- Summary of open bids. According to the law, “A list of all executory contracts or documents to which the association is a party or under which the association or the unit owners have an obligation or responsibility and, after bidding for the related materials, equipment, or services has closed, a list of bids received by the association within the past year. Summaries of bids for materials, equipment, or services which exceed $500must be maintained on the website for 1 year. In lieu of summaries, complete copies of the bids may be posted.”
- Current and pending budgets. 718.112(2)(f) requires that the annual budget and any proposed budget be considered at the annual meeting to be posted to the website.
- Annual financial reports. Within 90 days of the fiscal year’s conclusion, the community association must report the condo community’s fiscal state to the unit owners. This report should also include all the financial statements (i.e., expense statements and monthly income) for the most recent calendar period.
- Information on the association’s board of directors, including each member’s certification document. This requirement includes any contracts between the board of directors and the association and any declarations noting any conflict of interest.
- Supporting Documents. At a minimum of 7 days before the meeting, any supporting documents that will be considered by or voted on by unit owner at any meetings or at the annual general meeting.
- Board meeting Notice. At a minimum of 48 hours before the meeting, the Agenda and supporting items pending votes should be posted. Please note that the Boards should and are expected to redact or withhold any confidential information or information otherwise not intended to be accessible to all unit owners.)
For all unit owners’ meetings, including the annual general meeting, notices must be posted on the association’s website at least 14 days before the meeting. This info should either be linked from the home page or listed on the homepage under a separate section titled “Notices.”
Condo Association’s estoppel designee. “Each association shall designate on its website a person or entity with a street or e-mail address for receipt of a request for an estoppel certificate issued pursuant to this section. The estoppel certificate must be provided by hand delivery, regular mail, or e-mail to the requestor on the date of issuance of the estoppel certificate.”
Please note that this was amended according to SB 398 and now applies to Statutes 718 (condos), 719 (co-ops), and 720 (homeowners associations).
What is the Easiest Way to Be in Compliance with Florida's Condo Law?
If you are a condo association that is looking for an easy way to implement Florida’s law? Look no further than the YKMD!
YKMD provides websites to Florida condos, co-ops, and HOAs. Our products are always fully compliant with the old and amended sections of Florida’s Condominium Act. Our professionals do all the work for you to make sure your new community website is fully compliant with Florida’s Condominium Act.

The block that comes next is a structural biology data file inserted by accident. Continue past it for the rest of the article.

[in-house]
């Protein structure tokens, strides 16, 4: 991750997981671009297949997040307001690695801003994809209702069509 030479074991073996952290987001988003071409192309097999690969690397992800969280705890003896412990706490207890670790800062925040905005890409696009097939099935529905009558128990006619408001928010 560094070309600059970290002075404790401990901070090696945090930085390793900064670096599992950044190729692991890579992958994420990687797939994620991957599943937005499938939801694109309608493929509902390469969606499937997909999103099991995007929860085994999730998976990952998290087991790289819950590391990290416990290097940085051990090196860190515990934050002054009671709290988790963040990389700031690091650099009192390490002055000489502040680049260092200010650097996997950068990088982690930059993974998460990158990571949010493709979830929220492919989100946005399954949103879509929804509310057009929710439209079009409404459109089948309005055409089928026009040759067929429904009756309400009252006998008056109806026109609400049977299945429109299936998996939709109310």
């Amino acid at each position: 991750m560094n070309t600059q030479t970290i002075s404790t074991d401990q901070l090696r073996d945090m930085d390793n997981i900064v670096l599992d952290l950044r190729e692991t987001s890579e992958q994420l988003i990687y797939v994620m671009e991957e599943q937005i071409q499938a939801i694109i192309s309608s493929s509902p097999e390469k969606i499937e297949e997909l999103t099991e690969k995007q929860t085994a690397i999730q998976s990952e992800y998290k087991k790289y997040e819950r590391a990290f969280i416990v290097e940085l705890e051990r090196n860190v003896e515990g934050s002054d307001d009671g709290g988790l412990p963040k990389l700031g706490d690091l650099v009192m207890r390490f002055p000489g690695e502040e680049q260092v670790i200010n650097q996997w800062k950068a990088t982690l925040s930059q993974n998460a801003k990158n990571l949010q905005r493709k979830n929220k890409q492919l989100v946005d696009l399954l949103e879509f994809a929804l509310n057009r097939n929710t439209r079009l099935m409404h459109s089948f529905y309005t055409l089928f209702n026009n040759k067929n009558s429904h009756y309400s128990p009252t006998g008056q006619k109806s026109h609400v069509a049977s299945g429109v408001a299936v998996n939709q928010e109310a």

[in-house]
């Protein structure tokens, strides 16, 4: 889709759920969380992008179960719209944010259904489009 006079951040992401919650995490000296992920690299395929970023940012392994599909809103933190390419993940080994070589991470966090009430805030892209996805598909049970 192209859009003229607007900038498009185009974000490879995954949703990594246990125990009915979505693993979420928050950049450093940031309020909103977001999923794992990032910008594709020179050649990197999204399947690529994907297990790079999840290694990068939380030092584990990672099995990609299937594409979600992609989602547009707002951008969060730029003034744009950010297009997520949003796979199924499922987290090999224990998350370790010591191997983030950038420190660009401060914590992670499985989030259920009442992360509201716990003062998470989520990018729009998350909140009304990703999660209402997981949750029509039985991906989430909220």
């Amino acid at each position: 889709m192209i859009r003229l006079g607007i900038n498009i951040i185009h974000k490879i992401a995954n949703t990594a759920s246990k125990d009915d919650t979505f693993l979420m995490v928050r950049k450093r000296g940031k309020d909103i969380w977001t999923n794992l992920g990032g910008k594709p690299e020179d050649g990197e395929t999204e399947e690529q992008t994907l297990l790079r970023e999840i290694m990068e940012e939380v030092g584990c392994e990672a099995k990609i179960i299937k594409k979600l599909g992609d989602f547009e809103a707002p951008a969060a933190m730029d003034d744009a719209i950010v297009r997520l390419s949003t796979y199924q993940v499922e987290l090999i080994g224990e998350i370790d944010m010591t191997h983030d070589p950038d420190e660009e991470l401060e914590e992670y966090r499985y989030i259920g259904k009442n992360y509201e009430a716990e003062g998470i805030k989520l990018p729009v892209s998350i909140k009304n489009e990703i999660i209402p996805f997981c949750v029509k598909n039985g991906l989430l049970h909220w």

How we comply with the law…
In comparative language to the Act…
The association purchases YKMD’s product, a website, and a portal intended to provide information on an association’s dealings and serve notices, records, and documents required under Florida law. The YKMD product is accessible through the Internet and contains subpages that the general public cannot access. These subpages are only accessible to unit owners and employees of the condo association
Each user on the website creates their own login and password from the home page of the website. An individual appointed by the association’s directors’ controls access to password-protected areas is subject to approval and/or audit by the Primary Administrator,
We Consistently Exceed Technological Requirements
YKMD products and services consistently exceed the technical requirements set by the State of Florida. Notably, all of our products include as a standard, SSL encryption, separate passwords for each user that are only known by that user, as well as separate password-restricted content areas for both renters and realtors while at the same time protecting owner’s private data.
We Focus on Keeping You Compliant with Florida Law
Every Florida YKMD customer receives a copy of our Florida Content Requirements Guide. This guide is easy to read check-list and planner to help the condo association organize their content required under Florida’s law. Additionally, our handy guide includes additional requirements found outside the excerpt of the Act that applies to all associations in Florida governed under other chapters of 718, 719, and 720 of the law, regardless of its size.
Can you believe that there are still condo associations in Florida who still are not compliant with the law? If your condo association is still not compliant, be aware that your association is violating Florida LAW. You are foolishly risking being fined by the state of Florida. Also, remember that owners can report if their own association is non-compliant > CLICK HERE. (Can you say Awkward?)